4th quarter

  1. Ref Joe Crawford will call a foul on Miami’s Mario Chalmers involving Dallas’ Jose Barea that doesn’t appear justified.
  2. The refs don’t call a foul on Dallas’ Dirk Nowitzki involving Miami’s Dwyane Wade.

Here’s the video of missed/wrong calls that helped the Heat:

1st quarter

  1. Ref Joe Crawford will incorrectly call a blocking violation on Dallas’ Brian Cardinal involving Miami’s Dwyane Wade.

2nd quarter

  1. Ref Joe Crawford will call a foul on Dallas’ Jose Barea after negligible contact with Miami’s Mario Chalmers. He should have just let it go.

3rd quarter

  1. No violation will be called on Miami’s Joel Anthony for having a forearm with a bent elbow in the back of Dallas’ Dirk Nowitzki outside the lower defensive box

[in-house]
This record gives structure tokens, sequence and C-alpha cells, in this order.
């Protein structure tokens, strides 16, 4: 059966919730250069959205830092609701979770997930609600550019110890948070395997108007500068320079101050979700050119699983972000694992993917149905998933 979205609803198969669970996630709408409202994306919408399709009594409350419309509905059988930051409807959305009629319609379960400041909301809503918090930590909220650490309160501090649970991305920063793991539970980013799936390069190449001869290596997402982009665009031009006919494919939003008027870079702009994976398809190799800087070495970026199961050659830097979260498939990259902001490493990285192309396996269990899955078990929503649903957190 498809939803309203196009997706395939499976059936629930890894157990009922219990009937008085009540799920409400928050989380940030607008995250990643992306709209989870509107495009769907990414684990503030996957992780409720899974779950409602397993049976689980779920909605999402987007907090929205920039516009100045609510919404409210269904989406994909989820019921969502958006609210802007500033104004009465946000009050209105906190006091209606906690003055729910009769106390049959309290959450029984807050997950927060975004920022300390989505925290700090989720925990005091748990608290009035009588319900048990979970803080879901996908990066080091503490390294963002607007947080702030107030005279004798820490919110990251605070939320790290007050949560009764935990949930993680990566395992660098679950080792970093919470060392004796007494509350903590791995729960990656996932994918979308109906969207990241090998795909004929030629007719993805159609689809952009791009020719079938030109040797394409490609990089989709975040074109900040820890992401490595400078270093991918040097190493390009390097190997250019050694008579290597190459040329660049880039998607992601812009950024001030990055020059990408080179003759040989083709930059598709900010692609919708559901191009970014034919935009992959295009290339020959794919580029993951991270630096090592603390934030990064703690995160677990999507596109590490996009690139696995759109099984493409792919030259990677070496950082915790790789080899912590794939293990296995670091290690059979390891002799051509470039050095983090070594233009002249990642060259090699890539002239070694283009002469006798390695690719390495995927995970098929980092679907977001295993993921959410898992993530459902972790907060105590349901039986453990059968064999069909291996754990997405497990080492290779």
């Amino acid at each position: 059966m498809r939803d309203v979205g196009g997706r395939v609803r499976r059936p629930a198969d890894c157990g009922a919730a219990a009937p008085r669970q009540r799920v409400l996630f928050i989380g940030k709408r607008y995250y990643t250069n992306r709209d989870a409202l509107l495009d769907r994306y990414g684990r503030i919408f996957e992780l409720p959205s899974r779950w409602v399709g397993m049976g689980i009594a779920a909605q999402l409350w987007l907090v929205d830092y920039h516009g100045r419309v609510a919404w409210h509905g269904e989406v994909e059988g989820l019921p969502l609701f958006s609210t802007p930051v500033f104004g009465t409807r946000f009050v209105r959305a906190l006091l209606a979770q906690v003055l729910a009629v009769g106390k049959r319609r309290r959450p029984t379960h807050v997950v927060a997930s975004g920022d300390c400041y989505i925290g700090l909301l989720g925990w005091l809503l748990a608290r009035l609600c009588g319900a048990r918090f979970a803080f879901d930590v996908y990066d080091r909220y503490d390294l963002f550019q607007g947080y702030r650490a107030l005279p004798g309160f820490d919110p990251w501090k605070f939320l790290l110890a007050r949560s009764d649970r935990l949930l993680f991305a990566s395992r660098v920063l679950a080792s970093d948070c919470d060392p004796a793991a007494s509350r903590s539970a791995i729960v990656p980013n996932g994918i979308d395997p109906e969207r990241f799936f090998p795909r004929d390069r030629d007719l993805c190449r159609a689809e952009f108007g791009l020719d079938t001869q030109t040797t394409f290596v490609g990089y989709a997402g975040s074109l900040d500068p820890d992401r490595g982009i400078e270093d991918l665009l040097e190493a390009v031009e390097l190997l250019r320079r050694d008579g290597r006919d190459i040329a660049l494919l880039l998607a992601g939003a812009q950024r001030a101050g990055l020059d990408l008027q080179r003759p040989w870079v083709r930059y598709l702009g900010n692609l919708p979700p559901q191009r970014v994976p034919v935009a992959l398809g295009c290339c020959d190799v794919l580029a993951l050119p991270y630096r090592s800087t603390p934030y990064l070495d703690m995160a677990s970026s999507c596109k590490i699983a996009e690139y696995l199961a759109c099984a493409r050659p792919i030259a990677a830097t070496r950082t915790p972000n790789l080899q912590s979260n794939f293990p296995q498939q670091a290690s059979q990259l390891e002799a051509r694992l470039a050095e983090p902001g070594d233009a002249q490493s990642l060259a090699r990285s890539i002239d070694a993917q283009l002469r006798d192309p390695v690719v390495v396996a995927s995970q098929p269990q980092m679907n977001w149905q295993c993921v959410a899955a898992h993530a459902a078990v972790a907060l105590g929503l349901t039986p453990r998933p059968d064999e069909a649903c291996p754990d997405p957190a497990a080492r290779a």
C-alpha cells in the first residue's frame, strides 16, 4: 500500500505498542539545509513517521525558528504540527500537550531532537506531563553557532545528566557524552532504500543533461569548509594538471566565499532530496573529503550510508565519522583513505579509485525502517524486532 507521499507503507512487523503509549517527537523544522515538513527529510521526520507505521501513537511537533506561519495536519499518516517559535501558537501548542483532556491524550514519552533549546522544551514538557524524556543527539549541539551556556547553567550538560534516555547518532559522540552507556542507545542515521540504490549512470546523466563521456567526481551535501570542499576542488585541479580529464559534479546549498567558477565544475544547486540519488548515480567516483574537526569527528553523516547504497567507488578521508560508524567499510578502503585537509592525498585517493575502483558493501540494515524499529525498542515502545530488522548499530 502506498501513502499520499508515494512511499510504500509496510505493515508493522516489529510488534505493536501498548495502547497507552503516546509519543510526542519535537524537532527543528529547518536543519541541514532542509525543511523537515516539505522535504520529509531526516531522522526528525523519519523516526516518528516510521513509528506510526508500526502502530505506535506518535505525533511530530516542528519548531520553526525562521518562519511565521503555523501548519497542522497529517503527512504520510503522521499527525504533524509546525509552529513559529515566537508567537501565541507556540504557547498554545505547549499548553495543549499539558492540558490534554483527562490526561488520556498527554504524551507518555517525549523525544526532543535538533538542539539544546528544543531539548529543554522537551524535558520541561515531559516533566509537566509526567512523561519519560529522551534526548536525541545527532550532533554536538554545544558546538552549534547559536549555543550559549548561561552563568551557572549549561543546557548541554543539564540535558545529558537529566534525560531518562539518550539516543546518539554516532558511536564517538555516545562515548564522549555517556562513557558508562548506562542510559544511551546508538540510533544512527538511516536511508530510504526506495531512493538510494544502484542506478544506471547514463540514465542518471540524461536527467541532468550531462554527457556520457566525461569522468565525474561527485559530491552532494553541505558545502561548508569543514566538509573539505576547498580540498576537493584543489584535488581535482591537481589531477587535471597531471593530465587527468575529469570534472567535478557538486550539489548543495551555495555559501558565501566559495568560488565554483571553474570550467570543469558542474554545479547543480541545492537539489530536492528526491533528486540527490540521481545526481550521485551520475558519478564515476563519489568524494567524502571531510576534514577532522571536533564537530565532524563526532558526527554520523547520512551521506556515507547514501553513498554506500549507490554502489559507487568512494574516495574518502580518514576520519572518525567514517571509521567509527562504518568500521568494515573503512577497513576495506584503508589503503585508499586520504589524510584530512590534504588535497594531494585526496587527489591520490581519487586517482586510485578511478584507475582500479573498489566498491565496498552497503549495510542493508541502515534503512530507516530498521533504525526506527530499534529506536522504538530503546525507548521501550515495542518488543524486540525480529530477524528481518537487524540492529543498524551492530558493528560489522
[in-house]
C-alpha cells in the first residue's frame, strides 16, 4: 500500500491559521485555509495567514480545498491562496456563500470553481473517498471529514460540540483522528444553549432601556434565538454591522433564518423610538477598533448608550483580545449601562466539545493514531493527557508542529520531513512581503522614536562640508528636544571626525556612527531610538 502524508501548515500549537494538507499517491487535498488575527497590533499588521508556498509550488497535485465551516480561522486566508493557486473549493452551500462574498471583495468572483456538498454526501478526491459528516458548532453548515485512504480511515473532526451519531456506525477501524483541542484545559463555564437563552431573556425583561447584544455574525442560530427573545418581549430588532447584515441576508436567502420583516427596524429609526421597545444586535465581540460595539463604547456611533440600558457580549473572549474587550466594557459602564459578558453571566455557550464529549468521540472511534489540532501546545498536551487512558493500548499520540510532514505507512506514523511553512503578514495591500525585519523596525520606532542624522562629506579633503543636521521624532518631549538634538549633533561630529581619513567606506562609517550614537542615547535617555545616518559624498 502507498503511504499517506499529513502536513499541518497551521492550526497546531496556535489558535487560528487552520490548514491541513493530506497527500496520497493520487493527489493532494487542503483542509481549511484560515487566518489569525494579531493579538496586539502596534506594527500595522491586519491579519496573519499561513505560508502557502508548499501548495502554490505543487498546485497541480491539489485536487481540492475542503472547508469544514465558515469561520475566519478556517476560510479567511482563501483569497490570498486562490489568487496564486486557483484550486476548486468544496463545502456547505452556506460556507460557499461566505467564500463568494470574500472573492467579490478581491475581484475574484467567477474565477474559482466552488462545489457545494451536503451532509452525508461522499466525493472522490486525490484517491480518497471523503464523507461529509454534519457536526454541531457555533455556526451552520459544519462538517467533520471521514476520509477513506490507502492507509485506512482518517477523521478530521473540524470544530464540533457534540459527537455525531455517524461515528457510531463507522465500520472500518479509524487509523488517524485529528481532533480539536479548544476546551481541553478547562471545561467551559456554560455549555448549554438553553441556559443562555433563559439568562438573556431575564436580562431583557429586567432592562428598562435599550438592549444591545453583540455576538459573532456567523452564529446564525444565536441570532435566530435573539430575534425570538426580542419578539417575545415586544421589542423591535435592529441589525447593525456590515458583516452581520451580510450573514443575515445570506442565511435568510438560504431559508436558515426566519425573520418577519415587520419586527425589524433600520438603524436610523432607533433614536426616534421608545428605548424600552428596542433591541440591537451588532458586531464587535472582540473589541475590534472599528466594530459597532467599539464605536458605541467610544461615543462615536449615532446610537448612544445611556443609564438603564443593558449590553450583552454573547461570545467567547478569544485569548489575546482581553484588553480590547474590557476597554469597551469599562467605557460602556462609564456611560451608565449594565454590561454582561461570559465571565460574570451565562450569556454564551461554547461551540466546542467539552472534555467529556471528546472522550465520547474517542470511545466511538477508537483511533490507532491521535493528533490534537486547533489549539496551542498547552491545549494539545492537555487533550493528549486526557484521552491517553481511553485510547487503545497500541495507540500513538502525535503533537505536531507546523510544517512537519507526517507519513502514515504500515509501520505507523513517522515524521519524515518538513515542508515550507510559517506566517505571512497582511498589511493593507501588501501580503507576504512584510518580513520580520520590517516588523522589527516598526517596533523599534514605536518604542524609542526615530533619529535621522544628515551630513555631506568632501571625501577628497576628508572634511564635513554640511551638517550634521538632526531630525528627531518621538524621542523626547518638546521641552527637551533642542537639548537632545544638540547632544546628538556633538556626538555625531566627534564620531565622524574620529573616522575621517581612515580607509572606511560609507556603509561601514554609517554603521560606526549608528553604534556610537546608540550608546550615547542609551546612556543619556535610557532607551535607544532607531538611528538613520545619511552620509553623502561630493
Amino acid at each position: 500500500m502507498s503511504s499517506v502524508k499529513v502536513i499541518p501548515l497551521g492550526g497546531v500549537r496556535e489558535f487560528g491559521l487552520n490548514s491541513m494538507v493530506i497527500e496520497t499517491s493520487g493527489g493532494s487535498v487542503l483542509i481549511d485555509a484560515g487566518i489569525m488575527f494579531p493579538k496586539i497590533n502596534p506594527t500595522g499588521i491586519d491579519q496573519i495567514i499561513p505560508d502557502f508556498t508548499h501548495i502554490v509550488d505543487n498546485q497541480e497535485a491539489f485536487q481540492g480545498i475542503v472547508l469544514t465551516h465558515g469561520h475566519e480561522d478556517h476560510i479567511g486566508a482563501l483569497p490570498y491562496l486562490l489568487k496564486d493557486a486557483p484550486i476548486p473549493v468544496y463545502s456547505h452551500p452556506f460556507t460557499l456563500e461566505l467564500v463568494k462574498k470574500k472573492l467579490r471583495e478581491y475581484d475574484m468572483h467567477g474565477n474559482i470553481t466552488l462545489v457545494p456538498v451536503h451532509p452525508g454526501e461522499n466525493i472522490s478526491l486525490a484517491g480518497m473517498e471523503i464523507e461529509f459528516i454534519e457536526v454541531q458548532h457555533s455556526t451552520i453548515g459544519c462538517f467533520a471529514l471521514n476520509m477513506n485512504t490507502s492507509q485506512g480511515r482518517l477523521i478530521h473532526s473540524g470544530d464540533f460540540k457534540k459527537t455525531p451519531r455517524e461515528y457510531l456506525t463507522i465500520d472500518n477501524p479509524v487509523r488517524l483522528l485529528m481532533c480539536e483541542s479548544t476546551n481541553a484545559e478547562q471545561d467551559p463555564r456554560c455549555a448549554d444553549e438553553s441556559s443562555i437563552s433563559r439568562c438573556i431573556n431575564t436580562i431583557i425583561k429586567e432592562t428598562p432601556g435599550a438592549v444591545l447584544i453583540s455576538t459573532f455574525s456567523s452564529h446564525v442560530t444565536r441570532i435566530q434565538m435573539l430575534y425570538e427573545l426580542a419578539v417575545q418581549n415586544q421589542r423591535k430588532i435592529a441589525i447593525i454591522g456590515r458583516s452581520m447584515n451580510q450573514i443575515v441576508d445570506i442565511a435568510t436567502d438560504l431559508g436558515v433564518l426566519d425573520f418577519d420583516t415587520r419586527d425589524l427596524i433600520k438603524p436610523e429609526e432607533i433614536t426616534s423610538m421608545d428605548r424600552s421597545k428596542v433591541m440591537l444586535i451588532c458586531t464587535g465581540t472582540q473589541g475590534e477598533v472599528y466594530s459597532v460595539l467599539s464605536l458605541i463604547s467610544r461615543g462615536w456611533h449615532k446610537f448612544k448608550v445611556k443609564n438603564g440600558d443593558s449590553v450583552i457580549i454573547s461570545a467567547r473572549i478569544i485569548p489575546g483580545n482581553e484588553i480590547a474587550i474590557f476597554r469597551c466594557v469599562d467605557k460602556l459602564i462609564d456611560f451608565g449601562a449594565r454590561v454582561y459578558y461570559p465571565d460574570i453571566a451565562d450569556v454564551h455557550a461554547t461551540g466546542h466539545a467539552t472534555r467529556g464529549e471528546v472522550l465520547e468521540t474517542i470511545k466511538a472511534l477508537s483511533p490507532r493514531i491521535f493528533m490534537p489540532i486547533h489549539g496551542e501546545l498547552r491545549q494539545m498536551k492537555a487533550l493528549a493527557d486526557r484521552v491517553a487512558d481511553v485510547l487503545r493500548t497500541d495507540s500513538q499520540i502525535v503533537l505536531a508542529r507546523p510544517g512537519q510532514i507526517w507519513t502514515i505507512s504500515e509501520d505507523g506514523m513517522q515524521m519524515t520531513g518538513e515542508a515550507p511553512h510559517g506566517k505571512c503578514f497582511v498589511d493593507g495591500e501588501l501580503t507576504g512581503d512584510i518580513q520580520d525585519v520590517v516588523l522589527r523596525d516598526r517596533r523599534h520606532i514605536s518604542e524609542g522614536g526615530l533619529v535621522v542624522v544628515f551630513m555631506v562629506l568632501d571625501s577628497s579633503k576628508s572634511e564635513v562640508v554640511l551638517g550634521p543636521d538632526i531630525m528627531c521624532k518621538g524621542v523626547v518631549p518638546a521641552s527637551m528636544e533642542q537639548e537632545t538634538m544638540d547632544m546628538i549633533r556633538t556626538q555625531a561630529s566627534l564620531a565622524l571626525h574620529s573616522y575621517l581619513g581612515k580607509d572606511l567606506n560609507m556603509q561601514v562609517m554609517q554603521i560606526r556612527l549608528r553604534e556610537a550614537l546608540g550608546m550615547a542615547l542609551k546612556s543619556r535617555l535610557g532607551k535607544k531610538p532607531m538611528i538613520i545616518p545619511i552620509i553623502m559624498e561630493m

2. No violation will be called on Miami’s Mario Chalmers for an apparent loose ball foul on Dallas’ Jason Terry.
  3. Ref Joe Crawford will call a ticky-tack foul on Dallas’ Dirk Nowitzki involving Miami’s Joel Anthony.

4th quarter

  1. The refs arguably should have called a flagrant foul on Miami’s Juwan Howard after fouling Dallas’ DeShawn Stevenson.
  2. The refs missed a shooting foul from Miami’s LeBron James on Dallas’ Shawn Marion .
  • RefCalls-TopFlops staff

    We have it down as a shuffling of the feet, so it will be in the traveling clips, time permitting.

  • RefCalls-TopFlops staff

    We thought about it, but were afraid we’d have to move off of that platform tor the same reason we had to get off YouTube’s.

  • RefCalls-TopFlops staff